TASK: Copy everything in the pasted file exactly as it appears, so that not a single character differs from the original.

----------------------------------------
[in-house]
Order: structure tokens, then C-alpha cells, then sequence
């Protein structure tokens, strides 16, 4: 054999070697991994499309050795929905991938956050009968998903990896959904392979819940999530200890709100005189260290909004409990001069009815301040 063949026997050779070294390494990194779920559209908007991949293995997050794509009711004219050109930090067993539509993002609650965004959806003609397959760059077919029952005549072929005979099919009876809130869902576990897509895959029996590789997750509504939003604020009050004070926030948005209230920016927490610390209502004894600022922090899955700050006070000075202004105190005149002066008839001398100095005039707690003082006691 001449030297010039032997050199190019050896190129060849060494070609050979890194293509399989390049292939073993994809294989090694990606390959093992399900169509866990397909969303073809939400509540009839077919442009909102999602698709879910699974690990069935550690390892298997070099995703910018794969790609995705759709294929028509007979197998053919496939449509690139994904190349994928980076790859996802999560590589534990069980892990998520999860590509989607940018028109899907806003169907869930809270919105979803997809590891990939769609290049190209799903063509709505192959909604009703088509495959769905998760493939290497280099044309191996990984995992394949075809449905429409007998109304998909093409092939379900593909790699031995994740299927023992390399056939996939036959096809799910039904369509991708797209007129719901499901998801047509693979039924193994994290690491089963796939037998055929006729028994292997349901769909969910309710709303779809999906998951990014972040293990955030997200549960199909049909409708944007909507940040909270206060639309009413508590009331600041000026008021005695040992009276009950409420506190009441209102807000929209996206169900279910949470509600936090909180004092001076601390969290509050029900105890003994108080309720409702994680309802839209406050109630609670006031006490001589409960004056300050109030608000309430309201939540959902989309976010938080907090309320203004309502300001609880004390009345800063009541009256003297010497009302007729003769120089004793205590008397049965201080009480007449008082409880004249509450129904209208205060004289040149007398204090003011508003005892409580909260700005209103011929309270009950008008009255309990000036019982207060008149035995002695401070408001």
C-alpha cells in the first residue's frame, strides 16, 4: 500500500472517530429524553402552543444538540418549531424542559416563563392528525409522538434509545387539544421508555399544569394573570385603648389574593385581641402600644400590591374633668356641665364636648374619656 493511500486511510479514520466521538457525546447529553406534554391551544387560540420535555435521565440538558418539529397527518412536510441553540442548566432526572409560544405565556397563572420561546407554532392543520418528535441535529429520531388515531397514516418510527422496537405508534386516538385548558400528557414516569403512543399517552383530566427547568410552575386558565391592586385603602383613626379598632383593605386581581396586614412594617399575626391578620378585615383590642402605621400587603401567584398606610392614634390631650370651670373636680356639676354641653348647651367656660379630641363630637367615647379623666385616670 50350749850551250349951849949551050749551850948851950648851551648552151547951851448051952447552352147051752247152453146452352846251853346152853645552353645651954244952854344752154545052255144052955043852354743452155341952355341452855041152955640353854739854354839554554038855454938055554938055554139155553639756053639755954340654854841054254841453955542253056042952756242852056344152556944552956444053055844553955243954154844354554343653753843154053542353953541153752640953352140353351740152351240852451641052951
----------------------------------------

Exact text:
[in-house]
Order: structure tokens, then C-alpha cells, then sequence
């Protein structure tokens, strides 16, 4: 054999070697991994499309050795929905991938956050009968998903990896959904392979819940999530200890709100005189260290909004409990001069009815301040 063949026997050779070294390494990194779920559209908007991949293995997050794509009711004219050109930090067993539509993002609650965004959806003609397959760059077919029952005549072929005979099919009876809130869902576990897509895959029996590789997750509504939003604020009050004070926030948005209230920016927490610390209502004894600022922090899955700050006070000075202004105190005149002066008839001398100095005039707690003082006691 001449030297010039032997050199190019050896190129060849060494070609050979890194293509399989390049292939073993994809294989090694990606390959093992399900169509866990397909969303073809939400509540009839077919442009909102999602698709879910699974690990069935550690390892298997070099995703910018794969790609995705759709294929028509007979197998053919496939449509690139994904190349994928980076790859996802999560590589534990069980892990998520999860590509989607940018028109899907806003169907869930809270919105979803997809590891990939769609290049190209799903063509709505192959909604009703088509495959769905998760493939290497280099044309191996990984995992394949075809449905429409007998109304998909093409092939379900593909790699031995994740299927023992390399056939996939036959096809799910039904369509991708797209007129719901499901998801047509693979039924193994994290690491089963796939037998055929006729028994292997349901769909969910309710709303779809999906998951990014972040293990955030997200549960199909049909409708944007909507940040909270206060639309009413508590009331600041000026008021005695040992009276009950409420506190009441209102807000929209996206169900279910949470509600936090909180004092001076601390969290509050029900105890003994108080309720409702994680309802839209406050109630609670006031006490001589409960004056300050109030608000309430309201939540959902989309976010938080907090309320203004309502300001609880004390009345800063009541009256003297010497009302007729003769120089004793205590008397049965201080009480007449008082409880004249509450129904209208205060004289040149007398204090003011508003005892409580909260700005209103011929309270009950008008009255309990000036019982207060008149035995002695401070408001």
C-alpha cells in the first residue's frame, strides 16, 4: 500500500472517530429524553402552543444538540418549531424542559416563563392528525409522538434509545387539544421508555399544569394573570385603648389574593385581641402600644400590591374633668356641665364636648374619656 493511500486511510479514520466521538457525546447529553406534554391551544387560540420535555435521565440538558418539529397527518412536510441553540442548566432526572409560544405565556397563572420561546407554532392543520418528535441535529429520531388515531397514516418510527422496537405508534386516538385548558400528557414516569403512543399517552383530566427547568410552575386558565391592586385603602383613626379598632383593605386581581396586614412594617399575626391578620378585615383590642402605621400587603401567584398606610392614634390631650370651670373636680356639676354641653348647651367656660379630641363630637367615647379623666385616670 50350749850551250349951849949551050749551850948851950648851551648552151547951851448051952447552352147051752247152453146452352846251853346152853645552353645651954244952854344752154545052255144052955043852354743452155341952355341452855041152955640353854739854354839554554038855454938055554938055554139155553639756053639755954340654854841054254841453955542253056042952756242852056344152556944552956444053055844553955243954154844354554343653753843154053542353953541153752640953352140353351740152351240852451641052951